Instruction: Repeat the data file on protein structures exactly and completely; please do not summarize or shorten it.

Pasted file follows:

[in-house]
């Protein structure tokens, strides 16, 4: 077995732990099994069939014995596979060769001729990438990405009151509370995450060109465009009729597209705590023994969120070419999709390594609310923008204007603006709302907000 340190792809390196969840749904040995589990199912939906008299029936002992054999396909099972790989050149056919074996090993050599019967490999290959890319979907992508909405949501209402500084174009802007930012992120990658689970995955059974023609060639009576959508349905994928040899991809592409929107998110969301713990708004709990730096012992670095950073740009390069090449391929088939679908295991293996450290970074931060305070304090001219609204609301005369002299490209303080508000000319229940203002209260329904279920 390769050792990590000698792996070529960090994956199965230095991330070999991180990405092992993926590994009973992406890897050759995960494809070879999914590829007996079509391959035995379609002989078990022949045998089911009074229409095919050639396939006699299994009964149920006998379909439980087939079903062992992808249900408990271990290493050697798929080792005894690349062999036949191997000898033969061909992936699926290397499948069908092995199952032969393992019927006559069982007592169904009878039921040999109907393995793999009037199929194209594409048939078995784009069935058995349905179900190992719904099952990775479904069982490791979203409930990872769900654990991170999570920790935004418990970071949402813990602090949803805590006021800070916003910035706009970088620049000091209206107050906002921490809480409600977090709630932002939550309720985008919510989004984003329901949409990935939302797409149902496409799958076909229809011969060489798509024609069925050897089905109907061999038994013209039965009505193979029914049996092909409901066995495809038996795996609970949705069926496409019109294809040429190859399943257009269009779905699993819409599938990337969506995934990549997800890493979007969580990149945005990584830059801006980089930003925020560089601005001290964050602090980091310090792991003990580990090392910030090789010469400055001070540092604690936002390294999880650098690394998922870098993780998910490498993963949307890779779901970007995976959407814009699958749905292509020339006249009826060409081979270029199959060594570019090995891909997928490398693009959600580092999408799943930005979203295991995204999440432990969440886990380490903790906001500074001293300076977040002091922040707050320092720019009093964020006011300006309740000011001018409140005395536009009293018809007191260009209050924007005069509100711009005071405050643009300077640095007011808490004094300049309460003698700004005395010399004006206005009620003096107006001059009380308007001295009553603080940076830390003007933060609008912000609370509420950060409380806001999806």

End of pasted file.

[in-house]
């Protein structure tokens, strides 16, 4: 077995732990099994069939014995596979060769001729990438990405009151509370995450060109465009009729597209705590023994969120070419999709390594609310923008204007603006709302907000 340190792809390196969840749904040995589990199912939906008299029936002992054999396909099972790989050149056919074996090993050599019967490999290959890319979907992508909405949501209402500084174009802007930012992120990658689970995955059974023609060639009576959508349905994928040899991809592409929107998110969301713990708004709990730096012992670095950073740009390069090449391929088939679908295991293996450290970074931060305070304090001219609204609301005369002299490209303080508000000319229940203002209260329904279920 390769050792990590000698792996070529960090994956199965230095991330070999991180990405092992993926590994009973992406890897050759995960494809070879999914590829007996079509391959035995379609002989078990022949045998089911009074229409095919050639396939006699299994009964149920006998379909439980087939079903062992992808249900408990271990290493050697798929080792005894690349062999036949191997000898033969061909992936699926290397499948069908092995199952032969393992019927006559069982007592169904009878039921040999109907393995793999009037199929194209594409048939078995784009069935058995349905179900190992719904099952990775479904069982490791979203409930990872769900654990991170999570920790935004418990970071949402813990602090949803805590006021800070916003910035706009970088620049000091209206107050906002921490809480409600977090709630932002939550309720985008919510989004984003329901949409990935939302797409149902496409799958076909229809011969060489798509024609069925050897089905109907061999038994013209039965009505193979029914049996092909409901066995495809038996795996609970949705069926496409019109294809040429190859399943257009269009779905699993819409599938990337969506995934990549997800890493979007969580990149945005990584830059801006980089930003925020560089601005001290964050602090980091310090792991003990580990090392910030090789010469400055001070540092604690936002390294999880650098690394998922870098993780998910490498993963949307890779779901970007995976959407814009699958749905292509020339006249009826060409081979270029199959060594570019090995891909997928490398693009959600580092999408799943930005979203295991995204999440432990969440886990380490903790906001500074001293300076977040002091922040707050320092720019009093964020006011300006309740000011001018409140005395536009009293018809007191260009209050924007005069509100711009005071405050643009300077640095007011808490004094300049309460003698700004005395010399004006206005009620003096107006001059009380308007001295009553603080940076830390003007933060609008912000609370509420950060409380806001999806």